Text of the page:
Milestones and Miles

approvedOn September 23rd we walked into the US Embassy in Vancouver. We were intimidated. You can’t bring your cellphone or any electronics — not even the remote key fob for your car. Armored guards screen you and escort you up to the floor dedicated to visa processing. “Use the bathroom down here, there’s no public facilities up there,” the guy in the kevlar vest warned.

I envisioned the actual interview process to be akin to a 50s police interrogation — they’d whisk Lyndsay away to some bleak room with a large steel desk and harsh light streaming through the half-shuttered blinds. A severe man in a suit and tie would unwind the string on a huge manila folder, take a long draw on a fresh cigarette and say “So… tell me how you know…. Tom Lommel.”

The truth of the matter is, it’s like going to the DMV.

There’s a little row of windows. There’s the LED counter on the wall that says NOW SERVING and which, of course, is never used or updated.

There’s some bland industrial carpeting and a small horseshoe of uncomfortable chairs.

We both walked up to the window for the interview (a surprise since I didn’t think I was allowed to participate at all) and after 10 minutes of fairly mundane questions, it was over. “Ok, well, your visa is approved. Go back to the other window and they’ll have some more paperwork for you,” the main behind the glass said matter-of-factly.

And that was it. We walked out the door, retrieved our phones, and had mac & cheese for lunch.

It was weirdly affirming and anti-climactic. You put so much time and effort into making sure your application is as close to airtight as you can get it. Tax returns, photos, countless screenshots of Facebook postings and chat logs. Because even though you know nothing SHOULD go wrong, something could. Someone you have never met gets to sit down and in ten minutes, fifteen minutes — less than an hour, less time than you spent on the plane to get there — they decide if you can get married.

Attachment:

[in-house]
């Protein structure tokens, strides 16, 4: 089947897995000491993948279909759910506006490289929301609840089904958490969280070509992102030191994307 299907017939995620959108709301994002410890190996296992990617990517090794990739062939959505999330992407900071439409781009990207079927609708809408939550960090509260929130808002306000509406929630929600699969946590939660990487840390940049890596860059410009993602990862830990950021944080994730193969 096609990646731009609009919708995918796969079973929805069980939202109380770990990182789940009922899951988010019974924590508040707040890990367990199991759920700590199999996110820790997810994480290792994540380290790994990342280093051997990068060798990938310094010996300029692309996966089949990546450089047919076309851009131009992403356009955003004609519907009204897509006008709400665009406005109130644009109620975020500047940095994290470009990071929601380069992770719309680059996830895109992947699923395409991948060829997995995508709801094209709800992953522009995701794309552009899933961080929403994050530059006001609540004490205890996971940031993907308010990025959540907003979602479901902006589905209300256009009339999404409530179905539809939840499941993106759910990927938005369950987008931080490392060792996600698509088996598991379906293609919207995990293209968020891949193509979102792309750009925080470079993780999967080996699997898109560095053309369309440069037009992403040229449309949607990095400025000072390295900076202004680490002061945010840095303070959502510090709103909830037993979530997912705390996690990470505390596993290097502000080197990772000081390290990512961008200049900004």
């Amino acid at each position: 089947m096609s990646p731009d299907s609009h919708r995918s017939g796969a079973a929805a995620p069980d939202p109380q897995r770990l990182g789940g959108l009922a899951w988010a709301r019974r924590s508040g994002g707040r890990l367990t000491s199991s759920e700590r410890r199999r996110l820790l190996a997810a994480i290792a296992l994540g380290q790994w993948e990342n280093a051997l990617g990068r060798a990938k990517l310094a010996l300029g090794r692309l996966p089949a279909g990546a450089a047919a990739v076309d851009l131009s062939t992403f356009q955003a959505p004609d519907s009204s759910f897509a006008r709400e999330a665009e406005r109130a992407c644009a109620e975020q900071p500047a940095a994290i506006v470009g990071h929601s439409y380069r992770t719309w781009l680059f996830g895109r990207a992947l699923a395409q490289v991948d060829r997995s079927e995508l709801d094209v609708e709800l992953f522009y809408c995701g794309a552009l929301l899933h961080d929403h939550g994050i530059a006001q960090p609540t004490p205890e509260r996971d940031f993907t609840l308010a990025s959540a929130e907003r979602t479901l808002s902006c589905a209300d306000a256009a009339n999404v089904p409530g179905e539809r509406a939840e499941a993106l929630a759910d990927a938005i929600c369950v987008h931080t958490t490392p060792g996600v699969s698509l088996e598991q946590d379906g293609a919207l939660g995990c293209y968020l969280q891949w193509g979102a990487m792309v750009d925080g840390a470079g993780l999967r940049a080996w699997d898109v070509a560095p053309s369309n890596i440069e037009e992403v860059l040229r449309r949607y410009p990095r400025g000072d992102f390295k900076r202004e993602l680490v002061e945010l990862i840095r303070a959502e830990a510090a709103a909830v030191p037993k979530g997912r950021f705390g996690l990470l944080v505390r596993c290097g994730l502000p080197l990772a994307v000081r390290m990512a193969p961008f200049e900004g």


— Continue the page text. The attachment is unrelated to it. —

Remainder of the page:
“Ok, well, your visa is approved,” he said flatly.

Ok, well, great, I thought.

I don’t think it really started to sink in until we got on the street and congratulations starting pouring in online via Facebook and Twitter.


In fact, it’s happening very, very soon: one week from today we pile the last of Lyndsay’s stuff into a shipping cube, load the dog and an iPod full of Rush into the car,  and start driving to L.A.

That’s its own type of intimidating. Traffic, weather, finding a dog-friendly hotel. 1700 miles of road to navigate.

We hope to keep you updated with tweets and vines along the way. If you are due a beer consultation from Lyndsay, that will be forthcoming after the trip.

But in the meantime, thank you for your generosity and support.

With any luck, our next update will be “Ok, well, we made it.”


Winding Down, Winding Up

dungeonsanddragons_cosplay The end is in sight, and so is the beginning.

This time next week Lyndsay and I will be in Vancouver for the final steps in the K-1 visa process. She has a physical exam, we pick up the medical report, and then it’s time for the big shuffle of paperwork and the visa interview.

Me? I’m actually just there for support. They don’t allow me into the interview, and there’s no real appeals process. We have one shot at this: they talk briefly with Lyndsay, give us the thumbs-up or thumbs-down right then and there and that’s it.

So, in ten days we will know whether our fiancee visa is approved. I’m confident that we have a very solid application, but it’s still nerve-wracking.

One thing that has helped tremendously has been your support. It has really made a difference for us, both financially, and for peace of mind. And it’s actually been fun. (We’re going to be listening to A LOT of Rush during that road trip.)